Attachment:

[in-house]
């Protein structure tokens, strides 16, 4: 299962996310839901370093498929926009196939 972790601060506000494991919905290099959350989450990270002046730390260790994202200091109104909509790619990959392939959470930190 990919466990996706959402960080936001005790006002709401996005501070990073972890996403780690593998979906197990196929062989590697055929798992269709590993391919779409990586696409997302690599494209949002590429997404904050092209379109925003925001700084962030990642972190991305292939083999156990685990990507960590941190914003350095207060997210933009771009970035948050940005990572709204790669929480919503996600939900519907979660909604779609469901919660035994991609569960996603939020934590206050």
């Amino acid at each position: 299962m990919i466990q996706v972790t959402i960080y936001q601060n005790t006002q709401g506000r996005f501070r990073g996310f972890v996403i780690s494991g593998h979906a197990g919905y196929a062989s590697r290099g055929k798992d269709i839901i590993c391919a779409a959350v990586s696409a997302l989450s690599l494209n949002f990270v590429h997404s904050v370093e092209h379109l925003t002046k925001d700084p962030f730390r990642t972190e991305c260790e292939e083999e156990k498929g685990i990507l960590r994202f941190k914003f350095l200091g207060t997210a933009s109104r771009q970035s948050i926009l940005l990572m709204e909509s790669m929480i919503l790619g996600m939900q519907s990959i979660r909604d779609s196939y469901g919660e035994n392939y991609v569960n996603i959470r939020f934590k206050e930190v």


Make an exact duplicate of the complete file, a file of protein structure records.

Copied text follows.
[in-house]
């Protein structure tokens, strides 16, 4: 299962996310839901370093498929926009196939 972790601060506000494991919905290099959350989450990270002046730390260790994202200091109104909509790619990959392939959470930190 990919466990996706959402960080936001005790006002709401996005501070990073972890996403780690593998979906197990196929062989590697055929798992269709590993391919779409990586696409997302690599494209949002590429997404904050092209379109925003925001700084962030990642972190991305292939083999156990685990990507960590941190914003350095207060997210933009771009970035948050940005990572709204790669929480919503996600939900519907979660909604779609469901919660035994991609569960996603939020934590206050």
């Amino acid at each position: 299962m990919i466990q996706v972790t959402i960080y936001q601060n005790t006002q709401g506000r996005f501070r990073g996310f972890v996403i780690s494991g593998h979906a197990g919905y196929a062989s590697r290099g055929k798992d269709i839901i590993c391919a779409a959350v990586s696409a997302l989450s690599l494209n949002f990270v590429h997404s904050v370093e092209h379109l925003t002046k925001d700084p962030f730390r990642t972190e991305c260790e292939e083999e156990k498929g685990i990507l960590r994202f941190k914003f350095l200091g207060t997210a933009s109104r771009q970035s948050i926009l940005l990572m709204e909509s790669m929480i919503l790619g996600m939900q519907s990959i979660r909604d779609s196939y469901g919660e035994n392939y991609v569960n996603i959470r939020f934590k206050e930190v």